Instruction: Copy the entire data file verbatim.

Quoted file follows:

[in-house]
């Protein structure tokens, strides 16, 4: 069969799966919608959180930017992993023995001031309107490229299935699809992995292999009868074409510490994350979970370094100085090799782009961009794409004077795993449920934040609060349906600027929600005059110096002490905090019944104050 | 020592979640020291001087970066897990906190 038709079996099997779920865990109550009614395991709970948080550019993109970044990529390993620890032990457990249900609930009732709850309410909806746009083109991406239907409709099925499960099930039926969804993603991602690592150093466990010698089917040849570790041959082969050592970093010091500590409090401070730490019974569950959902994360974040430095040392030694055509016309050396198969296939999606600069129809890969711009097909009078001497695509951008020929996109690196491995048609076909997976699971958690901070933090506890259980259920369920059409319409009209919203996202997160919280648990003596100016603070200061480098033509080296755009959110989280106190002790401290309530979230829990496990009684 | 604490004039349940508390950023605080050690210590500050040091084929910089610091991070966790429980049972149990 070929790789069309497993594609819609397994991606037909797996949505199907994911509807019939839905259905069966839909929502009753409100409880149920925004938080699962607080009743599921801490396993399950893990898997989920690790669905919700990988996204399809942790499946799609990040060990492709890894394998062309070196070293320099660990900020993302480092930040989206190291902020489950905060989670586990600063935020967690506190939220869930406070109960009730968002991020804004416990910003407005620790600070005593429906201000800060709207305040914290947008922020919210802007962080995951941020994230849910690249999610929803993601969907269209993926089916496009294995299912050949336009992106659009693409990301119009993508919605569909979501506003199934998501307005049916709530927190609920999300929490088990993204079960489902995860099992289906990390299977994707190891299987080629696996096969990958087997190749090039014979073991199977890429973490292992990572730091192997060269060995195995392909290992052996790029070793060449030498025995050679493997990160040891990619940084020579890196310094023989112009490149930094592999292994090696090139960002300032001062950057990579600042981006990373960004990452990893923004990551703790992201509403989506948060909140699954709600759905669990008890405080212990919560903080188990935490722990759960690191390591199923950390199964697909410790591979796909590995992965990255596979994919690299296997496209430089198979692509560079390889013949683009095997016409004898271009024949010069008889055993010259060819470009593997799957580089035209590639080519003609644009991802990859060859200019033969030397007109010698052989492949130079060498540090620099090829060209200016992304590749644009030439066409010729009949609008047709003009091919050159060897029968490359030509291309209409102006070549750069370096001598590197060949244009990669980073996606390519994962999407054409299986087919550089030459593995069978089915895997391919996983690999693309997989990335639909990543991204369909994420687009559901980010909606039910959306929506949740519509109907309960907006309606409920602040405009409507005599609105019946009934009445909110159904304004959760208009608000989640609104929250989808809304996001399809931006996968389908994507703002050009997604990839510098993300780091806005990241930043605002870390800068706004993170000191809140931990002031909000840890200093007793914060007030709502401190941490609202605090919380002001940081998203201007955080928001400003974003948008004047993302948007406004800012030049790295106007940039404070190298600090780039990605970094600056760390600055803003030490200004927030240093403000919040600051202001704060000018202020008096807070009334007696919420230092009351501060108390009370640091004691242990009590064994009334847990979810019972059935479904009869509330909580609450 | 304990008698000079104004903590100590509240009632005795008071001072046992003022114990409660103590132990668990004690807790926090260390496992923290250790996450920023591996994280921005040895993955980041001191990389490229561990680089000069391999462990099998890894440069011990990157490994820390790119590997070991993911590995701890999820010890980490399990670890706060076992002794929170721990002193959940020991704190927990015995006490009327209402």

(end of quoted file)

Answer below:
[in-house]
């Protein structure tokens, strides 16, 4: 069969799966919608959180930017992993023995001031309107490229299935699809992995292999009868074409510490994350979970370094100085090799782009961009794409004077795993449920934040609060349906600027929600005059110096002490905090019944104050 | 020592979640020291001087970066897990906190 038709079996099997779920865990109550009614395991709970948080550019993109970044990529390993620890032990457990249900609930009732709850309410909806746009083109991406239907409709099925499960099930039926969804993603991602690592150093466990010698089917040849570790041959082969050592970093010091500590409090401070730490019974569950959902994360974040430095040392030694055509016309050396198969296939999606600069129809890969711009097909009078001497695509951008020929996109690196491995048609076909997976699971958690901070933090506890259980259920369920059409319409009209919203996202997160919280648990003596100016603070200061480098033509080296755009959110989280106190002790401290309530979230829990496990009684 | 604490004039349940508390950023605080050690210590500050040091084929910089610091991070966790429980049972149990 070929790789069309497993594609819609397994991606037909797996949505199907994911509807019939839905259905069966839909929502009753409100409880149920925004938080699962607080009743599921801490396993399950893990898997989920690790669905919700990988996204399809942790499946799609990040060990492709890894394998062309070196070293320099660990900020993302480092930040989206190291902020489950905060989670586990600063935020967690506190939220869930406070109960009730968002991020804004416990910003407005620790600070005593429906201000800060709207305040914290947008922020919210802007962080995951941020994230849910690249999610929803993601969907269209993926089916496009294995299912050949336009992106659009693409990301119009993508919605569909979501506003199934998501307005049916709530927190609920999300929490088990993204079960489902995860099992289906990390299977994707190891299987080629696996096969990958087997190749090039014979073991199977890429973490292992990572730091192997060269060995195995392909290992052996790029070793060449030498025995050679493997990160040891990619940084020579890196310094023989112009490149930094592999292994090696090139960002300032001062950057990579600042981006990373960004990452990893923004990551703790992201509403989506948060909140699954709600759905669990008890405080212990919560903080188990935490722990759960690191390591199923950390199964697909410790591979796909590995992965990255596979994919690299296997496209430089198979692509560079390889013949683009095997016409004898271009024949010069008889055993010259060819470009593997799957580089035209590639080519003609644009991802990859060859200019033969030397007109010698052989492949130079060498540090620099090829060209200016992304590749644009030439066409010729009949609008047709003009091919050159060897029968490359030509291309209409102006070549750069370096001598590197060949244009990669980073996606390519994962999407054409299986087919550089030459593995069978089915895997391919996983690999693309997989990335639909990543991204369909994420687009559901980010909606039910959306929506949740519509109907309960907006309606409920602040405009409507005599609105019946009934009445909110159904304004959760208009608000989640609104929250989808809304996001399809931006996968389908994507703002050009997604990839510098993300780091806005990241930043605002870390800068706004993170000191809140931990002031909000840890200093007793914060007030709502401190941490609202605090919380002001940081998203201007955080928001400003974003948008004047993302948007406004800012030049790295106007940039404070190298600090780039990605970094600056760390600055803003030490200004927030240093403000919040600051202001704060000018202020008096807070009334007696919420230092009351501060108390009370640091004691242990009590064994009334847990979810019972059935479904009869509330909580609450 | 304990008698000079104004903590100590509240009632005795008071001072046992003022114990409660103590132990668990004690807790926090260390496992923290250790996450920023591996994280921005040895993955980041001191990389490229561990680089000069391999462990099998890894440069011990990157490994820390790119590997070991993911590995701890999820010890980490399990670890706060076992002794929170721990002193959940020991704190927990015995006490009327209402």